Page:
HERMES: The title of Bjork's new record, "Volta," is inspired by both the River Volta in Ghana and by Alessandro Volta - the Italian physicist who invented the battery at the end of the 1700s. You can tease various meanings from the title. There's a definite African tinge to the music. The Congolese group Konono No. 1 appear on the record along with Toumani Diabate. And you could certainly call much of the music high voltage.
But it's the spirit of invention that defines "Volta," artistic if not scientific. There's a lavish impulsiveness in its mix of electronic dance beats: an Icelandic brass section, Diabate's ancient Kora music, a Chinese pipa, free-jazz drumming, and the flamboyant vocals of the British-American singer Anthony. Sounds rub together, elbow each other aside, and sparks fly.
Bjork leaves room for magic to happen between the planned and the improvised, the rational and the intuitive, the left hemisphere of the brain and the right. And often, magic does happen.
(Soundbite of music)
BJORK: It was unusual even for me because usually - I mean, especially a lot of the albums have been more part of - it's coming from me, built up from the ground, but in this album, I played, sort of an - there was an interesting road(ph) to involve all these people so early in songwriting. And then I ended up - a lot of the time - playing this kind of role of some sort of, like a catalyst. I'm thinking little tunnels between people, because the theme of this album is so much about celebrating the right hemisphere where there is sort of a holistic view on everything, where there's flow between all the sections, but I was maybe a baby-sitter of that idea.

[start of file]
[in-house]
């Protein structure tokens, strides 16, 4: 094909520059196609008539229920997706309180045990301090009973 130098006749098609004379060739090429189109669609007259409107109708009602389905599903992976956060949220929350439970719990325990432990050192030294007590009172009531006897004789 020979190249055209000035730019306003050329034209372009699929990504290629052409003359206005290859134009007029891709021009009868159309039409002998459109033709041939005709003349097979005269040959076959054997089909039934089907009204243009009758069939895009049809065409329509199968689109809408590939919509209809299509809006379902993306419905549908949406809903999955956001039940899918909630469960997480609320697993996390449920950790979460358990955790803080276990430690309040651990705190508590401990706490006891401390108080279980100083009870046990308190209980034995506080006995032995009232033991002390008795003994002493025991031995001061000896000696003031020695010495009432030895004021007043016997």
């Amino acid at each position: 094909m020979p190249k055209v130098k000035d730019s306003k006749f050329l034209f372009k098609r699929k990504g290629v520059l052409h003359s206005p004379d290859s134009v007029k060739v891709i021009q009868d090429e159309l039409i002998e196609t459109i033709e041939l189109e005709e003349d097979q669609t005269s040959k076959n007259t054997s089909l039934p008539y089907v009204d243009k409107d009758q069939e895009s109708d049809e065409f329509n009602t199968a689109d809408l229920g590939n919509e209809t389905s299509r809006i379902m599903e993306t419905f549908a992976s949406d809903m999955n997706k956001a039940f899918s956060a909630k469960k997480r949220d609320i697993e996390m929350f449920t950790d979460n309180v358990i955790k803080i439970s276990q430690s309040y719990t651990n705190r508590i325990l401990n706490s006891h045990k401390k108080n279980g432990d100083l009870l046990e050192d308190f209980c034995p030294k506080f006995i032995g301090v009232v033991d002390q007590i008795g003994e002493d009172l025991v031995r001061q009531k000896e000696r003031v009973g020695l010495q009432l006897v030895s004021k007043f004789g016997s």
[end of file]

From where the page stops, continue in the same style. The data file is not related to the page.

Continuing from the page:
(Soundbite of music and drumbeats)
HERMES: The international flavor of "Volta" isn't exactly new territory for Bjork, who has a global following and who comes from a country so tiny that an international outlook would seem essential. But what is fairly new is the way it grapples with modern cultural divisions. On "Volta," Bjork has brought together some of the most unique international voices from widely dissimilar backgrounds - not to cram them into her vision, but to create a collective vision. As a political metaphor and as a pop CD, it's a pretty impressive accomplishment.
NORRIS: That's music critique Will Hermes talking about he new CD from Islamic pop singer Bjork. You can hear an entire concern by Bjork at our Web site, npr.org.